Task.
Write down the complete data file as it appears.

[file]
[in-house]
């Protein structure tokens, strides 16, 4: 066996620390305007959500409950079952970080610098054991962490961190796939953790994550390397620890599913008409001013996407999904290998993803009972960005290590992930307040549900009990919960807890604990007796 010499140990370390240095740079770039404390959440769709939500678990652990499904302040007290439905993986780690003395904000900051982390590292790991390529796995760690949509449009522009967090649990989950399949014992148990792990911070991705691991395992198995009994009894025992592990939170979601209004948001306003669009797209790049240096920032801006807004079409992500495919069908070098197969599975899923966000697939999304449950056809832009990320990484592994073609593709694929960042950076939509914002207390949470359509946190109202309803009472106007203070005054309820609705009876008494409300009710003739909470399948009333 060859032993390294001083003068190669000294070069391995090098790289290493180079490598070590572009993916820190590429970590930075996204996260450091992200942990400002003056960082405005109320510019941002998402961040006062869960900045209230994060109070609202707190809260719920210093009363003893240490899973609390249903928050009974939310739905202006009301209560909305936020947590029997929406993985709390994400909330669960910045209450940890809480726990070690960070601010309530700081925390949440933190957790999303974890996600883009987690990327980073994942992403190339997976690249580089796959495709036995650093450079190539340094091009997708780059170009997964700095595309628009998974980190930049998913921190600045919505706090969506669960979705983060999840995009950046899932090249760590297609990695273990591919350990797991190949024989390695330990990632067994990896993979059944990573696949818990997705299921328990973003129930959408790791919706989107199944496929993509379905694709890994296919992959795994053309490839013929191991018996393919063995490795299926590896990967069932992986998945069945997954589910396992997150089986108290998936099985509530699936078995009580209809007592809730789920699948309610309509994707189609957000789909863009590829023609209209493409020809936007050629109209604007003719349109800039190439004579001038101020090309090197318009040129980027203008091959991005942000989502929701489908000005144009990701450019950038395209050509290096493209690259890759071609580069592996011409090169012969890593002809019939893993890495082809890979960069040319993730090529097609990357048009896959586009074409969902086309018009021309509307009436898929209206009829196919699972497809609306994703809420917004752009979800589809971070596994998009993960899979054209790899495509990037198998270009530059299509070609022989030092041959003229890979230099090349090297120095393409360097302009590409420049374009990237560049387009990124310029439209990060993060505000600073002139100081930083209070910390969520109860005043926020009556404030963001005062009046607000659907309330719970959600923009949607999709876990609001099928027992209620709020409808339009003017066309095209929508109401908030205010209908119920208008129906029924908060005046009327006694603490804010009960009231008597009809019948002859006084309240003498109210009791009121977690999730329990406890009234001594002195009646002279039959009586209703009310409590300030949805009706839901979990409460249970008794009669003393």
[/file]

[in-house]
């Protein structure tokens, strides 16, 4: 066996620390305007959500409950079952970080610098054991962490961190796939953790994550390397620890599913008409001013996407999904290998993803009972960005290590992930307040549900009990919960807890604990007796 010499140990370390240095740079770039404390959440769709939500678990652990499904302040007290439905993986780690003395904000900051982390590292790991390529796995760690949509449009522009967090649990989950399949014992148990792990911070991705691991395992198995009994009894025992592990939170979601209004948001306003669009797209790049240096920032801006807004079409992500495919069908070098197969599975899923966000697939999304449950056809832009990320990484592994073609593709694929960042950076939509914002207390949470359509946190109202309803009472106007203070005054309820609705009876008494409300009710003739909470399948009333 060859032993390294001083003068190669000294070069391995090098790289290493180079490598070590572009993916820190590429970590930075996204996260450091992200942990400002003056960082405005109320510019941002998402961040006062869960900045209230994060109070609202707190809260719920210093009363003893240490899973609390249903928050009974939310739905202006009301209560909305936020947590029997929406993985709390994400909330669960910045209450940890809480726990070690960070601010309530700081925390949440933190957790999303974890996600883009987690990327980073994942992403190339997976690249580089796959495709036995650093450079190539340094091009997708780059170009997964700095595309628009998974980190930049998913921190600045919505706090969506669960979705983060999840995009950046899932090249760590297609990695273990591919350990797991190949024989390695330990990632067994990896993979059944990573696949818990997705299921328990973003129930959408790791919706989107199944496929993509379905694709890994296919992959795994053309490839013929191991018996393919063995490795299926590896990967069932992986998945069945997954589910396992997150089986108290998936099985509530699936078995009580209809007592809730789920699948309610309509994707189609957000789909863009590829023609209209493409020809936007050629109209604007003719349109800039190439004579001038101020090309090197318009040129980027203008091959991005942000989502929701489908000005144009990701450019950038395209050509290096493209690259890759071609580069592996011409090169012969890593002809019939893993890495082809890979960069040319993730090529097609990357048009896959586009074409969902086309018009021309509307009436898929209206009829196919699972497809609306994703809420917004752009979800589809971070596994998009993960899979054209790899495509990037198998270009530059299509070609022989030092041959003229890979230099090349090297120095393409360097302009590409420049374009990237560049387009990124310029439209990060993060505000600073002139100081930083209070910390969520109860005043926020009556404030963001005062009046607000659907309330719970959600923009949607999709876990609001099928027992209620709020409808339009003017066309095209929508109401908030205010209908119920208008129906029924908060005046009327006694603490804010009960009231008597009809019948002859006084309240003498109210009791009121977690999730329990406890009234001594002195009646002279039959009586209703009310409590300030949805009706839901979990409460249970008794009669003393």